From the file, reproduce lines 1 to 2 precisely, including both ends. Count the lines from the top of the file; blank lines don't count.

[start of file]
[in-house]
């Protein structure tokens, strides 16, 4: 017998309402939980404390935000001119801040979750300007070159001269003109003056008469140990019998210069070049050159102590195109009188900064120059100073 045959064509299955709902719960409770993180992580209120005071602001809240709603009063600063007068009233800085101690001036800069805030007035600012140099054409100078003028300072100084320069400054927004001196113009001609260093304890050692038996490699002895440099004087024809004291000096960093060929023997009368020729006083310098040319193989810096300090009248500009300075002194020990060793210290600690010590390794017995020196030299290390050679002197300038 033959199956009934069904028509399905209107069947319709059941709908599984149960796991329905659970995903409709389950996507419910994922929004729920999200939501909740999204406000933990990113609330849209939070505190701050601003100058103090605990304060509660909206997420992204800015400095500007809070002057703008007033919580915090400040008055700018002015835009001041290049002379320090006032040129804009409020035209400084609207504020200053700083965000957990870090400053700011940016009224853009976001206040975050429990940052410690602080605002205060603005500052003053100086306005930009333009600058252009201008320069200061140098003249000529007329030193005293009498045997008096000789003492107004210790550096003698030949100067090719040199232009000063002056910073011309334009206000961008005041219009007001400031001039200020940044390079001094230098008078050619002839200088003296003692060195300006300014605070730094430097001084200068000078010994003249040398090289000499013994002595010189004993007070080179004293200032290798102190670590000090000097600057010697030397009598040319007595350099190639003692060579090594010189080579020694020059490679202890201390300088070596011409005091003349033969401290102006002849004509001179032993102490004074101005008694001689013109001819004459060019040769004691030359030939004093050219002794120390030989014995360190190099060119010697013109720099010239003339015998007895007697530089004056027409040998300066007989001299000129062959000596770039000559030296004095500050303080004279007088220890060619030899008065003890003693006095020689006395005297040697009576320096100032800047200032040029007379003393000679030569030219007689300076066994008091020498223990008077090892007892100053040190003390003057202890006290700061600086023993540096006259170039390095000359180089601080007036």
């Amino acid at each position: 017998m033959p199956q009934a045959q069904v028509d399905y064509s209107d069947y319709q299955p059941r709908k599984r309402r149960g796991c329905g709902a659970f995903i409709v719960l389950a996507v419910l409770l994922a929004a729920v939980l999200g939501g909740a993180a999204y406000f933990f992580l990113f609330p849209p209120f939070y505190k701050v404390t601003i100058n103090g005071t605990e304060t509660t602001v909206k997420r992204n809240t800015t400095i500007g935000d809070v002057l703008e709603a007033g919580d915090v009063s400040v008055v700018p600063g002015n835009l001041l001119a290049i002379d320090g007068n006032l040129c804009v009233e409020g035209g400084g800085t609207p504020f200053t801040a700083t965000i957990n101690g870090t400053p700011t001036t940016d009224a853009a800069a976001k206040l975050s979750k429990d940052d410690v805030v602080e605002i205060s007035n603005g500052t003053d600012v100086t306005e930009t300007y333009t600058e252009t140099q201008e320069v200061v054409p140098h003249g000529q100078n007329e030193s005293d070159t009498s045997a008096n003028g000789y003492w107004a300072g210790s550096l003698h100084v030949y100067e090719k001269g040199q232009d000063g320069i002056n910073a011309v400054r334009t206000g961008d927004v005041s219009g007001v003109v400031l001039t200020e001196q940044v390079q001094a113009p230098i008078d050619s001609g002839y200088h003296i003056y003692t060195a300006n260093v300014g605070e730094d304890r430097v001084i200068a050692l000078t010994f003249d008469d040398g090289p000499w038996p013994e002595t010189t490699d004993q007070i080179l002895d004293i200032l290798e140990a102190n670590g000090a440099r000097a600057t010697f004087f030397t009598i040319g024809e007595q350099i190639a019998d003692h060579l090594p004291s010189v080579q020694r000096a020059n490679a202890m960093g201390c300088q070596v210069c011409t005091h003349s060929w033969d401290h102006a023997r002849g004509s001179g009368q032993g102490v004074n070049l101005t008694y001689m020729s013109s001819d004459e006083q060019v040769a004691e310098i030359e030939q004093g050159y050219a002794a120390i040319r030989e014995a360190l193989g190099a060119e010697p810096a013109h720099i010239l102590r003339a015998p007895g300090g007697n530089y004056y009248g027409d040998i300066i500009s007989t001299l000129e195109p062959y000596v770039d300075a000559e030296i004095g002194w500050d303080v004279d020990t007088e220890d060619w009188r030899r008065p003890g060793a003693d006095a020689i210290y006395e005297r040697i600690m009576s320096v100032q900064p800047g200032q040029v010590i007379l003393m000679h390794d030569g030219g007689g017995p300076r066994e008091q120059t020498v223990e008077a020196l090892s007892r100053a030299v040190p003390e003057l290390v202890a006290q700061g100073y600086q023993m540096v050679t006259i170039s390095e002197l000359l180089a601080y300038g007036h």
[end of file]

[in-house]
């Protein structure tokens, strides 16, 4: 017998309402939980404390935000001119801040979750300007070159001269003109003056008469140990019998210069070049050159102590195109009188900064120059100073 045959064509299955709902719960409770993180992580209120005071602001809240709603009063600063007068009233800085101690001036800069805030007035600012140099054409100078003028300072100084320069400054927004001196113009001609260093304890050692038996490699002895440099004087024809004291000096960093060929023997009368020729006083310098040319193989810096300090009248500009300075002194020990060793210290600690010590390794017995020196030299290390050679002197300038 033959199956009934069904028509399905209107069947319709059941709908599984149960796991329905659970995903409709389950996507419910994922929004729920999200939501909740999204406000933990990113609330849209939070505190701050601003100058103090605990304060509660909206997420992204800015400095500007809070002057703008007033919580915090400040008055700018002015835009001041290049002379320090006032040129804009409020035209400084609207504020200053700083965000957990870090400053700011940016009224853009976001206040975050429990940052410690602080605002205060603005500052003053100086306005930009333009600058252009201008320069200061140098003249000529007329030193005293009498045997008096000789003492107004210790550096003698030949100067090719040199232009000063002056910073011309334009206000961008005041219009007001400031001039200020940044390079001094230098008078050619002839200088003296003692060195300006300014605070730094430097001084200068000078010994003249040398090289000499013994002595010189004993007070080179004293200032290798102190670590000090000097600057010697030397009598040319007595350099190639003692060579090594010189080579020694020059490679202890201390300088070596011409005091003349033969401290102006002849004509001179032993102490004074101005008694001689013109001819004459060019040769004691030359030939004093050219002794120390030989014995360190190099060119010697013109720099010239003339015998007895007697530089004056027409040998300066007989001299000129062959000596770039000559030296004095500050303080004279007088220890060619030899008065003890003693006095020689006395005297040697009576320096100032800047200032040029007379003393000679030569030219007689300076066994008091020498223990008077090892007892100053040190003390003057202890006290700061600086023993540096006259170039390095000359180089601080007036």